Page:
Cyprus backs EU plans on energy security and beefing up storage after Russia cut off gas supplies to fellow bloc members Bulgaria and Poland.
Brussels says it is preparing for difficult months ahead in the energy sector, following an extraordinary meeting of the bloc’s energy ministers on Monday to discuss its strategy after Russia decided to cut off Poland and Bulgaria last week.
They discussed the next steps after Gazprom suspended gas deliveries.
The EU is working to ensure the continent’s gas storage will be full by autumn.
It’s currently at 32%, and according to the bloc’s energy commissioner, Kadri Simson, any member state could be the next victim of Moscow’s energy cuts.
Brussels is working in parallel on the sixth package of sanctions against Russia, which will focus on a phased-out embargo of oil. Germany, previously one of the main opponents, is now agreeing to it.
Some countries are calling for a punitive import tax on Russian energy instead of an embargo.
Cypriot Energy Ministry permanent secretary Marios Panayides said Cyprus is the member state with the lowest dependence on Russian natural gas. Still, it is nevertheless affected by the significant increases in energy prices.
He said that Cyprus supports the measures promoted by the EU for its energy security, including the proposal for a Regulation on gas storage and an EU Platform for Common Procurement.
According to the Ministry of Energy, the member states expressed full solidarity and readiness to assist affected partners and secure the EU’s energy supply from reliable suppliers.
In his intervention, Panayides referred to the importance of exploiting the energy reserves of the member states, including the natural gas deposits of Cyprus.
He highlighted Nicosia’s efforts to create synergies with Greece, Israel, and Egypt.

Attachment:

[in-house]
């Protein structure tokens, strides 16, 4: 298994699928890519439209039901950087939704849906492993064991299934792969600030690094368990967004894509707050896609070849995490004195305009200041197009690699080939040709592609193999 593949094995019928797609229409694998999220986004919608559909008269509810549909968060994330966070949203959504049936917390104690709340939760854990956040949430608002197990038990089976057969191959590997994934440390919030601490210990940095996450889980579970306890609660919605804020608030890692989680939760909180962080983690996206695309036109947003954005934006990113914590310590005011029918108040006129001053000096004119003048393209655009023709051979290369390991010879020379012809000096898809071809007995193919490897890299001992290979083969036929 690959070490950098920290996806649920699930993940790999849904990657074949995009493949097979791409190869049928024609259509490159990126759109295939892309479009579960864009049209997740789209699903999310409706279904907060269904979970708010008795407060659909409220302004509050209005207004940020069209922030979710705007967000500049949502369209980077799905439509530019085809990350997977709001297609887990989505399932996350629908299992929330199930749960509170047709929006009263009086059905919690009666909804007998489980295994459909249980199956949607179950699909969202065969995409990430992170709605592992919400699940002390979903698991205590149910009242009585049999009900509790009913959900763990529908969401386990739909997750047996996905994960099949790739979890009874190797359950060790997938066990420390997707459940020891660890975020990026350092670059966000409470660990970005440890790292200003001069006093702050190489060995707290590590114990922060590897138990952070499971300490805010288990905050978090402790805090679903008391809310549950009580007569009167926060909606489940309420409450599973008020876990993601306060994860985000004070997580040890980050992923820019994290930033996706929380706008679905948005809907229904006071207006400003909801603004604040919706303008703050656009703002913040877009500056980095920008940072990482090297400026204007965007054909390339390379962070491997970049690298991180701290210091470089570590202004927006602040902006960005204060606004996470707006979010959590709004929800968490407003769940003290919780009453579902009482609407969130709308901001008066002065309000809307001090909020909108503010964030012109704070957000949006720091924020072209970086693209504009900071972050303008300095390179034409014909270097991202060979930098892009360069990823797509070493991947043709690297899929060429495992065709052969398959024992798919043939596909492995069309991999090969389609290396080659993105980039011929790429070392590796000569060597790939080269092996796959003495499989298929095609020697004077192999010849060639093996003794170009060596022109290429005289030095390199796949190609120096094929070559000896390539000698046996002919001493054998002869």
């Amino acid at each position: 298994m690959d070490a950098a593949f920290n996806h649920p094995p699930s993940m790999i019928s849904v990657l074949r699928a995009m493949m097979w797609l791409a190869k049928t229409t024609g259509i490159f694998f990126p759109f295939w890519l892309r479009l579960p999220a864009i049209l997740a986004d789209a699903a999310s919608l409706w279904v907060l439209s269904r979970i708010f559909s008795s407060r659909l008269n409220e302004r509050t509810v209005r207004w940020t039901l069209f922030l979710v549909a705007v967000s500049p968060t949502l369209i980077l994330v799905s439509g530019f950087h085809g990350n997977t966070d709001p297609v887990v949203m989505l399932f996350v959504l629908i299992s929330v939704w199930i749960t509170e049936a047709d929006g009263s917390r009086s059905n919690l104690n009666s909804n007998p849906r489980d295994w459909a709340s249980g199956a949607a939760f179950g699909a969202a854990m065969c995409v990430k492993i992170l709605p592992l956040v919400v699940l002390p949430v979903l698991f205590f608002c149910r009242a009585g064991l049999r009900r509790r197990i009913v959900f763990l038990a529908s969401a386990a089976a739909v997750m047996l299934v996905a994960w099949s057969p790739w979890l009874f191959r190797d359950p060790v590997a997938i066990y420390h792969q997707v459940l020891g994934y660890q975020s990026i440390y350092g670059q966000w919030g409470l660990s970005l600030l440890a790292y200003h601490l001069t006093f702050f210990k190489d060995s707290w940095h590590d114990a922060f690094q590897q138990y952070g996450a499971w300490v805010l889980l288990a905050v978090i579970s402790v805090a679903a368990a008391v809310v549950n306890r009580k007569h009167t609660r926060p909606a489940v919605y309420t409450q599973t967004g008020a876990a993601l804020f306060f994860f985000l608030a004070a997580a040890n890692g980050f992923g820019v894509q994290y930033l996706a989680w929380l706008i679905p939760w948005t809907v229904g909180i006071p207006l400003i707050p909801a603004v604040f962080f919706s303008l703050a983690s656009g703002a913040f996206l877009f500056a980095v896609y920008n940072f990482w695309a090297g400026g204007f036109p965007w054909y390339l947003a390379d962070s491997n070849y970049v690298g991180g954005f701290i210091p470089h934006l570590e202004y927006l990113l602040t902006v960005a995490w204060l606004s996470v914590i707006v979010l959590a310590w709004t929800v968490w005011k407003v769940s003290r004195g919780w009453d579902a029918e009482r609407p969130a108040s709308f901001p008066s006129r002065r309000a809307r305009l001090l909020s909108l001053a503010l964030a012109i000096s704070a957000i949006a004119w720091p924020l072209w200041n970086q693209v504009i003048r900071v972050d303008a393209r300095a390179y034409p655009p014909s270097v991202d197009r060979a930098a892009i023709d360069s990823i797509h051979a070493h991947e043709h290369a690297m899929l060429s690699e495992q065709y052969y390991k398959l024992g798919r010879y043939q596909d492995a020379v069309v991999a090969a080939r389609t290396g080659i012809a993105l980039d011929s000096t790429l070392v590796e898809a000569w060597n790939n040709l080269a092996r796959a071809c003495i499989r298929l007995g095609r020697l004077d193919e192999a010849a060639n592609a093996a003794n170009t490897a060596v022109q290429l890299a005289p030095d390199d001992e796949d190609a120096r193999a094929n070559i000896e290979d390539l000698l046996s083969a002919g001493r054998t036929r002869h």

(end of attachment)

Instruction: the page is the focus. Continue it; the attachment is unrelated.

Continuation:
With many European companies facing gas payment deadlines later this month, EU states have a pressing need to clarify whether companies can keep buying the fuel without breaching sanctions against Russia.
Moscow has said foreign gas buyers must deposit euros or dollars into an account at the privately-owned Russian bank Gazprombank, which would convert them into roubles.
The European Commission has told countries that comply with Russia’s scheme could breach EU sanctions while also suggesting countries could make sanctions-compliant payments if they declare the payment complete once it has been made in euros and before its conversion into roubles.
After Bulgaria, Denmark, Greece, Poland, Slovakia, and others last week urged clearer advice, Brussels is drafting extra guidance.
EU countries have paid more than €45 bln to Russia for gas and oil since it invaded Ukraine on February 24, research organisation the Centre for Research on Energy and Clean Air found.
Russia supplies 40% of EU gas and 26% of its oil imports, a dependency that means Germany and others have so far resisted calls for an abrupt halt to Russian fuel imports for fear of economic damage.
The EU is edging towards a ban on imports of Russian oil by the end of the year, diplomats said.